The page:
Adding salt to the wound, the U.S. Federal Reserve’s aggressive interest rate hikes from as low as 0% to as high as 4.25% are hurting farmers. Because most American farmers depend on short-term loans every year to pay for basically everything, from seeds to fertilizer and from livestock to machinery, the increase in interest rates has raised the cost of farm operations.


According to the U.S. Department of Agriculture, the farming sector’s total interest expense alone is projected to hit US$26.5 billion this year – nearly 32% higher than in 2021. The higher costs of fertilizer, fuel and land cost are forcing farmers to decide whether to reduce their crops and cattle or to struggle with higher loan repayment, which again contribute to shortages of food.

Russia Invasion Of Ukraine - Fertilizer Export

China, in line with its “Covid-Zero” policy, has basically restricted its markets for exports such as the phosphate used to create fertilizer – further worsening the food crisis. Fertilizer accounts for between 35% and 36% of farmers’ costs when cultivating core crops such as wheat and corn. The price volatility obviously affects global food security.


A report released by consulting firm McKinsey said next year may be worse as it estimated that crop production in Ukraine will decline by 35% to 45% in the next harvesting season, which started in July. As a result, many bakeries and factories may struggle to obtain the necessary ingredients to make bread, leading to a potential shortage in 2023.


Essentially, this year’s food crisis is mostly due to a logistical disruption tied to issues in shipping Ukrainian and Russian grains out of the countries. Next year, however, the food supply itself could be in trouble – particularly in Ukraine. The deal brokered by the United Nations and Turkey that allows Ukraine to restart grain exports out of the Black Sea could be interrupted anytime if the conflict escalates.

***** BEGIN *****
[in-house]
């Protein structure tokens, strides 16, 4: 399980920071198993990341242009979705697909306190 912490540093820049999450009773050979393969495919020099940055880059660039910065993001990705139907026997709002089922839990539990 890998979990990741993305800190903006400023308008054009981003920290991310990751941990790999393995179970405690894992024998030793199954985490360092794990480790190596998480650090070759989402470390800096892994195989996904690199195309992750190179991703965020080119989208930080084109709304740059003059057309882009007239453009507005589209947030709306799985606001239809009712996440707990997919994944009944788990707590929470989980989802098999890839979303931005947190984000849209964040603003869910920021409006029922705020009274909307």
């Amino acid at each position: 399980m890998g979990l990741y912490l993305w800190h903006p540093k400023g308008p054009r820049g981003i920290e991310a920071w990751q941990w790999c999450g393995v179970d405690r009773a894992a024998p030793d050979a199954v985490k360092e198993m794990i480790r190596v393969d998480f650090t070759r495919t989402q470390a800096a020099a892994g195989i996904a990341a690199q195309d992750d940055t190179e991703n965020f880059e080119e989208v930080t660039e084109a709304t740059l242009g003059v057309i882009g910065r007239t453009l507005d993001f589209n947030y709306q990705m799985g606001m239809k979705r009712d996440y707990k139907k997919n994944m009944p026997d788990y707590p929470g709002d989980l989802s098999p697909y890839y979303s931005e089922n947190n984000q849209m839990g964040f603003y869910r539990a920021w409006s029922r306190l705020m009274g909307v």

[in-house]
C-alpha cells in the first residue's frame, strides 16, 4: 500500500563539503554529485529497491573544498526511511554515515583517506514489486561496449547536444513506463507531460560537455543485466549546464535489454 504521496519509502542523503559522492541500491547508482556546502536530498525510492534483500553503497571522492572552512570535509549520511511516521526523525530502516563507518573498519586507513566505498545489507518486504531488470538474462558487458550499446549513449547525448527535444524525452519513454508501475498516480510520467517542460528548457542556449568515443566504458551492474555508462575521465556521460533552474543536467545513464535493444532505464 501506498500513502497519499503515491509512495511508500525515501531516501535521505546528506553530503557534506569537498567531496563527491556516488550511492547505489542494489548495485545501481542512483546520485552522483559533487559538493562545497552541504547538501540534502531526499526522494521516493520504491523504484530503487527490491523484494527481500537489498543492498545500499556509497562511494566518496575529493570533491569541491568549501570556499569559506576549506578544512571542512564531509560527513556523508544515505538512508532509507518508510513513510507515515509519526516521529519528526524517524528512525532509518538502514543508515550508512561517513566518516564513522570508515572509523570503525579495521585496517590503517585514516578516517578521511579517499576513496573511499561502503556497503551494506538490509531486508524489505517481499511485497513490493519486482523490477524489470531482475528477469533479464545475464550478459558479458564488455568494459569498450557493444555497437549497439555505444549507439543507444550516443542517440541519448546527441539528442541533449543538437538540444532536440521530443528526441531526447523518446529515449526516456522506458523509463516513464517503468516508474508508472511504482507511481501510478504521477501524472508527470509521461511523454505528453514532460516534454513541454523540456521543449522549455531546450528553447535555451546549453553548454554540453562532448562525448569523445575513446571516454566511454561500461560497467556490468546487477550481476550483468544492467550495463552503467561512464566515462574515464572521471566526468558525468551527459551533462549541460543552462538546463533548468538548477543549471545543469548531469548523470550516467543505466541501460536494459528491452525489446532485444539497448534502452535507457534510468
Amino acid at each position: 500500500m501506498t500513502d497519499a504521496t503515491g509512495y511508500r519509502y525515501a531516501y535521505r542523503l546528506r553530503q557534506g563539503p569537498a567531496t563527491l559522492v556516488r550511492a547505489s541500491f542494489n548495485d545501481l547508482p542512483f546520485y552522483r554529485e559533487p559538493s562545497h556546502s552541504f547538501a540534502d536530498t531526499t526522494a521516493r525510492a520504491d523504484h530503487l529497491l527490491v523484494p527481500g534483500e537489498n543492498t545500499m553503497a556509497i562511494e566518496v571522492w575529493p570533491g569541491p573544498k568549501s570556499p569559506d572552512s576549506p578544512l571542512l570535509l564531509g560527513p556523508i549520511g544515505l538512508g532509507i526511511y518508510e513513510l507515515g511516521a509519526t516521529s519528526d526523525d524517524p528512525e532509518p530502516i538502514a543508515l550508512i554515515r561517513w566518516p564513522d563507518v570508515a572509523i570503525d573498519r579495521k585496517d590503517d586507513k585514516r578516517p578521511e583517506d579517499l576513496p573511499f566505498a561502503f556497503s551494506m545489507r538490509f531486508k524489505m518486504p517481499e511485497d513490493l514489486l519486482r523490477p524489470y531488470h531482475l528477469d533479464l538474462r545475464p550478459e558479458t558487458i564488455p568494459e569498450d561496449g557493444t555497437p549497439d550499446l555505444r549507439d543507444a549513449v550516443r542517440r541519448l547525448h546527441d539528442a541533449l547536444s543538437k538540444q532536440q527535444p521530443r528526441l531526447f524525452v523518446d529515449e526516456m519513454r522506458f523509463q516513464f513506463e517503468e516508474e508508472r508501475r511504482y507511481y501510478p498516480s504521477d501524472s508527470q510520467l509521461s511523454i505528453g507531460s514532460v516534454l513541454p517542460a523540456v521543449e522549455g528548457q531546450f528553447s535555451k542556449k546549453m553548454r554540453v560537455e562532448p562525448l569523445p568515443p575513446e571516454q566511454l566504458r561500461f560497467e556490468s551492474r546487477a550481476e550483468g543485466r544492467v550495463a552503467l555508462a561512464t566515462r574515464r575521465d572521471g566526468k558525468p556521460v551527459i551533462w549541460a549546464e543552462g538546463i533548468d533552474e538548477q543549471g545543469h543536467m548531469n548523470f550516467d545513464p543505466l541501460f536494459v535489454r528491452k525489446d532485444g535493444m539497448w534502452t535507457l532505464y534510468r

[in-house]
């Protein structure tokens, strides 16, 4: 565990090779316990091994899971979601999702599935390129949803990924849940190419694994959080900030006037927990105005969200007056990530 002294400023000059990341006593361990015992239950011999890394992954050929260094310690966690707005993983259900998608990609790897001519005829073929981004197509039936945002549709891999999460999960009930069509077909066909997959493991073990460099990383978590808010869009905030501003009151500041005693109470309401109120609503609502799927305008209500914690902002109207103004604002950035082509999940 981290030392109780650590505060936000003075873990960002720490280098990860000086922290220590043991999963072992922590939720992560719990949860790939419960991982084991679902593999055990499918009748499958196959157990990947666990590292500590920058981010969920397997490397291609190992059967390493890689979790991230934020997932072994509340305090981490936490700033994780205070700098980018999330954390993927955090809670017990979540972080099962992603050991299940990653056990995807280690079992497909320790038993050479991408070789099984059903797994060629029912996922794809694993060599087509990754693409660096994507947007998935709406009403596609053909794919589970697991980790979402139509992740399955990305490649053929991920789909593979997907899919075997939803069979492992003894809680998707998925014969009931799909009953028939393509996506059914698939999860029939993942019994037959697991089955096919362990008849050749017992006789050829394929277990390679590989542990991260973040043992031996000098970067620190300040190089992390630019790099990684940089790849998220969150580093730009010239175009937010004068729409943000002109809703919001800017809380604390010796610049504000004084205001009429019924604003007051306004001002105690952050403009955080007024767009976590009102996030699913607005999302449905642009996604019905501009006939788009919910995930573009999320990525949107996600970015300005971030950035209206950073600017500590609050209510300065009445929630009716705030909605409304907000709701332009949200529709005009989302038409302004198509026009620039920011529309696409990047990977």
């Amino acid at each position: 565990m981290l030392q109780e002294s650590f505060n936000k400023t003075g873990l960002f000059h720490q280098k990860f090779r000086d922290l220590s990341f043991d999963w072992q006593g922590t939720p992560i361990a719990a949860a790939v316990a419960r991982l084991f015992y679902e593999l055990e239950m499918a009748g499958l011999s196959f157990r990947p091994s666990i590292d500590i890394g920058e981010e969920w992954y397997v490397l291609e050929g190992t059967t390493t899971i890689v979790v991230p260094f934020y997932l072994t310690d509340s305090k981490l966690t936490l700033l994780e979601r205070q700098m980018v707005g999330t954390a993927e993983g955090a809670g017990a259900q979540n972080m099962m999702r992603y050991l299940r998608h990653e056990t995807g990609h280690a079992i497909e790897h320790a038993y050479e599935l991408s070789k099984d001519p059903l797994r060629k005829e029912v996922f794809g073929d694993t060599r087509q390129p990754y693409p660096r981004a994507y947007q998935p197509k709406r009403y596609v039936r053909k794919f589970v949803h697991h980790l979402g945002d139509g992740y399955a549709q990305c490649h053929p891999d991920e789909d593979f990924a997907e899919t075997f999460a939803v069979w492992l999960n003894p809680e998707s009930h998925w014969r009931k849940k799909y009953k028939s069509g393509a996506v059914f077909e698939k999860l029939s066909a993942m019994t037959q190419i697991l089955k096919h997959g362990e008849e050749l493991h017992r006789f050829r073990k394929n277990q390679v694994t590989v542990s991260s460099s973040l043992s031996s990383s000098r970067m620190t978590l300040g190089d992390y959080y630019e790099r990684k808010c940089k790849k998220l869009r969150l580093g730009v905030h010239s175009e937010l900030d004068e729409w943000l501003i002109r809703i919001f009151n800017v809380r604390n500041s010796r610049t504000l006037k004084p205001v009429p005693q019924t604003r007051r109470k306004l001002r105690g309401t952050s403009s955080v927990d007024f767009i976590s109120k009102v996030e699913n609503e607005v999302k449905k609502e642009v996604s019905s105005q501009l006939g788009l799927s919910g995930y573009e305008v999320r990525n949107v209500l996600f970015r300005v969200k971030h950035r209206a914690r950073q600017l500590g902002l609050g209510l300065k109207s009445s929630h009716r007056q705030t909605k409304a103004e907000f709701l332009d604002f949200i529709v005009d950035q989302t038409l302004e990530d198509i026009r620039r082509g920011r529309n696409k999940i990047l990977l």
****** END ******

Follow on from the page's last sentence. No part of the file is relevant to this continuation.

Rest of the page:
Chicken Eggs Shortage

The aluminium shortage, which started in 2020, and the labour shortages due to Covid-19 pandemic also mean canned food, pet food, beer and other beverages will continue to be expensive. Already, from the United Kingdom to Malaysia, some supermarkets have reported shortages of eggs as it costs more to feed and raise chickens.


Interestingly, in 2017, humanitarian organization Oxfam has predicted the world will run out of food around 2050 when a growing world population exceeds food growing capacity. According to the study, climate change, crop failures, and a rise in food prices for items like corn and rice will also contribute to the world’s population outpacing the amount of food it produces.


However, Gro Intelligence, an agricultural data technology company, said the world’s agricultural system will not produce enough food to feed everyone in the world by 2023 – that’s next year! Both studies done in 2017 did not take into account a conflict as serious as Russia-Ukraine War. The UN World Food Programme (WFP) has warned that severely hungry people around the world have jumped from 282 million to 345 million in 2022.

Bread and Butter